If you recently opened a self-directed IRA, you may be excited to explore all of the new investment opportunities available to you.

One advantage of using your retirement account to invest is that you have access to dormant funds that build over time.

If you have tens of thousands or even hundreds of thousands of dollars sitting in an IRA, you could invest in assets not ordinarily available to retail investors, such as Peer-to-Peer (P2P) lending.

If you’re interested in self-directed IRA private lending, we’ve created a complete guide on P2P lending with an IRA to help you understand the rules and best strategies for success.

Private Lending with a Self-Directed IRA

Private lending, also known as peer-to-peer lending, allows investors to issue loans directly to individuals, businesses, or other entities, playing the role of the traditional bank or lending institution. As part of this arrangement, the private lender sets the repayment terms, including the duration of the lending period and interest rate.

When loans are paid in full, this investment strategy can yield higher earnings at a quicker pace when compared to other investment assets. That can provide a welcome lift to your retirement account, but few standard investment vehicles allow for funds to be leveraged as such.

The most straightforward way to engage in P2P lending with a retirement account is through a self-directed IRA (SDIRA). A self-directed IRA is a specialized retirement account that gives you unparalleled control of how, where, and when you invest your retirement funds. You can hold a wide range of assets in your portfolio, including promissory notes and mortgage notes, allowing you to issue loans using funds from your SDIRA account.


When you invest in tax liens, earnings come from the interest applied to the lien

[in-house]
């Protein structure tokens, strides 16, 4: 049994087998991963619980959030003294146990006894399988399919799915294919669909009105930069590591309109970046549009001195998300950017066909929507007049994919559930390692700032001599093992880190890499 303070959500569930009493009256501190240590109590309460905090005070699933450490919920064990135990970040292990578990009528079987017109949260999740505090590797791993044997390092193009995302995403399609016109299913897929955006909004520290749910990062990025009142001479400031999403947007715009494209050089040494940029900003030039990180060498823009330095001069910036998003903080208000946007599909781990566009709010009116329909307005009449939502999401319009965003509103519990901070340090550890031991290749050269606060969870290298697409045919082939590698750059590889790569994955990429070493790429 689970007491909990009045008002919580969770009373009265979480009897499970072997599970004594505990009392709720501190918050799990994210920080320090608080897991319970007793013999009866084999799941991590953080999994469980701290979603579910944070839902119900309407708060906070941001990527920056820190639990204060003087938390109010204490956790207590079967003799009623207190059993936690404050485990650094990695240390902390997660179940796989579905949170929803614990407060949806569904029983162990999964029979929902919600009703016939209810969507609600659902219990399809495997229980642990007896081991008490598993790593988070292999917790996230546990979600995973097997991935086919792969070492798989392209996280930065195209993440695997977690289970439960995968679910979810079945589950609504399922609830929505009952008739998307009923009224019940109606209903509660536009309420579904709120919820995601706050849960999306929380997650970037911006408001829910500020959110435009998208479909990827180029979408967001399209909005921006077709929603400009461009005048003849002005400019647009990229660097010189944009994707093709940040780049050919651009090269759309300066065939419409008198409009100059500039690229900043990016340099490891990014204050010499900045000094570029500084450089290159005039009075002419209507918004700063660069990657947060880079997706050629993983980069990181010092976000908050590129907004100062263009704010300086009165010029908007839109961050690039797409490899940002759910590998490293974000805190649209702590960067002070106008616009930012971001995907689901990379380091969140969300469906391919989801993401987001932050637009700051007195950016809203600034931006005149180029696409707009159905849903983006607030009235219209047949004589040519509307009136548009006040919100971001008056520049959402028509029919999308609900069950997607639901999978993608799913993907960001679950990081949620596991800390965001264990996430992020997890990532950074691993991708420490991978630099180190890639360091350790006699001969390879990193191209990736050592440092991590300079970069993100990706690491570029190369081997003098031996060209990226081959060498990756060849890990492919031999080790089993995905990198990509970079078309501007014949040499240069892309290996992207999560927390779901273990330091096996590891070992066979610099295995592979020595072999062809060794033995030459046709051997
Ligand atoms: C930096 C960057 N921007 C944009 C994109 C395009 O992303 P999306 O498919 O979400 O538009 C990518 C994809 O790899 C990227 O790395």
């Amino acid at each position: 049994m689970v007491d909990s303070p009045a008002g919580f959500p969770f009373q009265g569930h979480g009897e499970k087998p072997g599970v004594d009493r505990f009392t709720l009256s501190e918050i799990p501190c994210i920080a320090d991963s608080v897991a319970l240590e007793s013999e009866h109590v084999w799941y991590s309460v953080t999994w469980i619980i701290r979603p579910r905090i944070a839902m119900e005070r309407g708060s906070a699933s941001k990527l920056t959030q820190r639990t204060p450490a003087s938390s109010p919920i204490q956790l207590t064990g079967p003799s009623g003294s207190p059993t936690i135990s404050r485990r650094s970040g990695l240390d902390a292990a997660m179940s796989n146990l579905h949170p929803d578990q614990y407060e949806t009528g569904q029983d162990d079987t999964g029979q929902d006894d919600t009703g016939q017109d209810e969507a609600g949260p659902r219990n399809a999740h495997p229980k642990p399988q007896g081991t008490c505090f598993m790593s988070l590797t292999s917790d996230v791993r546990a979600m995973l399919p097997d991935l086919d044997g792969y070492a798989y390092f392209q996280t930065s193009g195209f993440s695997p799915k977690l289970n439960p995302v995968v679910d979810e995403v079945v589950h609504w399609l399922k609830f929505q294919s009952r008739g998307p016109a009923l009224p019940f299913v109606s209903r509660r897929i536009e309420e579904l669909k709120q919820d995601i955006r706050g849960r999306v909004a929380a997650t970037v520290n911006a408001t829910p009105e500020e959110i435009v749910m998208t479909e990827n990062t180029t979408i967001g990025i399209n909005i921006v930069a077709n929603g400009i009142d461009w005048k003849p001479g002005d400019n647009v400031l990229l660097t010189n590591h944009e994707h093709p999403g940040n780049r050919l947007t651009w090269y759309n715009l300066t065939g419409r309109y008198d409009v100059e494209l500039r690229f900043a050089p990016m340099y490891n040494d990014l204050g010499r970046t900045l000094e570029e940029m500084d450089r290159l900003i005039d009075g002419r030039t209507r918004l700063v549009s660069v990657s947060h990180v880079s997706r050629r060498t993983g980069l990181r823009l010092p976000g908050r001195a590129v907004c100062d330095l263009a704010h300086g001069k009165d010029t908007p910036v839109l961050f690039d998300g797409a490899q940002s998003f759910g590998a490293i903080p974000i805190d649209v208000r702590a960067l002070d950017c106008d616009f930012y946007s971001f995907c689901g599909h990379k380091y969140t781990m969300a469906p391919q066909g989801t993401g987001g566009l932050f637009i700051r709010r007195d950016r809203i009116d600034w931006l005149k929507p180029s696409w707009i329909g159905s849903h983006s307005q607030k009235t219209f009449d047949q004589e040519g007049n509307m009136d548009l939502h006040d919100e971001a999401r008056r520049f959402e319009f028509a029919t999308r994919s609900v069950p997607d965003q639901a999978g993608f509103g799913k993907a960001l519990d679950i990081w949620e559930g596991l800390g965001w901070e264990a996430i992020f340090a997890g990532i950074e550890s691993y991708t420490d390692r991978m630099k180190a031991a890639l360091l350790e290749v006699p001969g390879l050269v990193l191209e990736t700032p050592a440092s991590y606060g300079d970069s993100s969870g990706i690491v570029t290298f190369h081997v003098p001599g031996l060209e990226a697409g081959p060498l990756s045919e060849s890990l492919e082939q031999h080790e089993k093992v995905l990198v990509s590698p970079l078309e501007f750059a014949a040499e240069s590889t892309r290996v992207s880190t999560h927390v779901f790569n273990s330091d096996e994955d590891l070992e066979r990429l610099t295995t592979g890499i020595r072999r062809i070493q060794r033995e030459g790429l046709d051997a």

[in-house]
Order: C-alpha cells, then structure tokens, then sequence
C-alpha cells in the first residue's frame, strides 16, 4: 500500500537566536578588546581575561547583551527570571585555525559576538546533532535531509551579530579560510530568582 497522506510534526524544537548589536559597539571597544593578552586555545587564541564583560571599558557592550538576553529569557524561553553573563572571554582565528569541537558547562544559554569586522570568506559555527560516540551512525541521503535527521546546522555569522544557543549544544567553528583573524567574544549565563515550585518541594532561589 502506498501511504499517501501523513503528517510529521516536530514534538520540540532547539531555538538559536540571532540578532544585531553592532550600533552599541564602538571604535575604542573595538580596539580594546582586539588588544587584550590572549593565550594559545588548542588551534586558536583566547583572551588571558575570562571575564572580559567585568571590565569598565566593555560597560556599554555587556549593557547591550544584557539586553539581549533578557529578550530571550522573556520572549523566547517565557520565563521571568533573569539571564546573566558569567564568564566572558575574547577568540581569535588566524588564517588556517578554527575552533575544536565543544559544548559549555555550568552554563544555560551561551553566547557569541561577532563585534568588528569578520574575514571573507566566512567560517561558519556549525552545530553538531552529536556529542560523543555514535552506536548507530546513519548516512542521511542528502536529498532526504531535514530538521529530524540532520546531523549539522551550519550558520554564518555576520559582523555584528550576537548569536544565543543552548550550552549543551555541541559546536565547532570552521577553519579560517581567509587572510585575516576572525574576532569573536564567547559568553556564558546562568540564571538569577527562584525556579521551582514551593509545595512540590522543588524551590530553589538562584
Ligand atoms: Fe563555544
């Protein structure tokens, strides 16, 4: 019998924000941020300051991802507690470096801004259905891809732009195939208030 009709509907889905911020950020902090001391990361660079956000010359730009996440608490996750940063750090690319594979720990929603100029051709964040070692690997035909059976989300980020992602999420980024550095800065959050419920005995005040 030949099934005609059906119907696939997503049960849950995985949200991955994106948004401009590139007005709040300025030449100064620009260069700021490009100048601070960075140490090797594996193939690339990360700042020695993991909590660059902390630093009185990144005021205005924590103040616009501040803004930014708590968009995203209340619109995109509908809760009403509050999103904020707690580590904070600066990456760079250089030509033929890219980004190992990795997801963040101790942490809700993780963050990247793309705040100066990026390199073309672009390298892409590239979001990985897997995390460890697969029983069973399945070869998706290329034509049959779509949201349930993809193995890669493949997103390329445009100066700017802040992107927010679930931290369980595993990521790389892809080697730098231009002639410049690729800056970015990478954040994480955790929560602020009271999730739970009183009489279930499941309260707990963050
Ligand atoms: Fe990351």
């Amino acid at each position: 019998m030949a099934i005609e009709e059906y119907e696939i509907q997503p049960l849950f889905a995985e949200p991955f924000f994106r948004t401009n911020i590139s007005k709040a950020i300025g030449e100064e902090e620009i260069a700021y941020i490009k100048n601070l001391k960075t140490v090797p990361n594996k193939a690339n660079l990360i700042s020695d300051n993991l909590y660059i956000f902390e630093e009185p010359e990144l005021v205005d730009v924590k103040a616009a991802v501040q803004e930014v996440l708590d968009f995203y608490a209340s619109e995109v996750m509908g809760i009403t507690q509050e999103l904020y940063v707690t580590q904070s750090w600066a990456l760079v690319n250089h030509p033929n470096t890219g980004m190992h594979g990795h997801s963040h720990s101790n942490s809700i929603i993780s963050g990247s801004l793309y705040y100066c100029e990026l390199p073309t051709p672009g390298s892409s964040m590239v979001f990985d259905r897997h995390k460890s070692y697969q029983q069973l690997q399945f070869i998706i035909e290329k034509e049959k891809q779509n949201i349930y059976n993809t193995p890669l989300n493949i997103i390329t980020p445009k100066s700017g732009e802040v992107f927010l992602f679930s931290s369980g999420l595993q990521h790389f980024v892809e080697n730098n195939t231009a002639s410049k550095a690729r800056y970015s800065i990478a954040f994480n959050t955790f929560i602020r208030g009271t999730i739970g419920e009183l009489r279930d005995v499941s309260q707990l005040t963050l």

Secure vs. Unsecured Loans

When you issue P2P loans using your SDIRA, you control the terms. This includes whether you want to issue secure or unsecured loans.

Secured loans require the borrower to put up collateral, such as a home or vehicle, as part of the lending agreement. If the borrower doesn’t repay the loan, the lender can seize the asset.

Secured loans often present less risk to the lender and, therefore, come with lower interest rates.

Unsecured loans don’t require collateral. If the borrower doesn’t repay the loan, the lender has no recourse to recoup their losses, though a lack of repayment is still likely to damage the borrower’s credit.

Unsecured loans typically have a higher interest rate because of the increased risk to investors.

Pros and Cons of Private Lending with a Self-Directed IRA

If you’re considering P2P lending to grow and diversify your retirement portfolio, there are some benefits and drawbacks to keep in mind.

Pros of Private Lending

  • Potential for higher return based on the lending terms.
  • Control over the lending terms, such as the interest rate, loan period, and type of loan (secured or unsecured).
  • Earnings are tax-advantaged and do not count towards the IRS annual contribution limit.

Cons of Private Lending

  • If unsecured loans are not repaid, you can lose the amount borrowed and the opportunity for interest earnings.
  • Legal action may be required to force repayment or seize collateral attached to a secured loan.
  • Due diligence is required by the lender.

Tips for Performing Due Diligence

The main risk of private lending is that the borrower won’t meet their end of the bargain. Thoroughly understanding the risks associated with a specific lending opportunity can help you lower your risks. Here are some things you can do to ensure due diligence.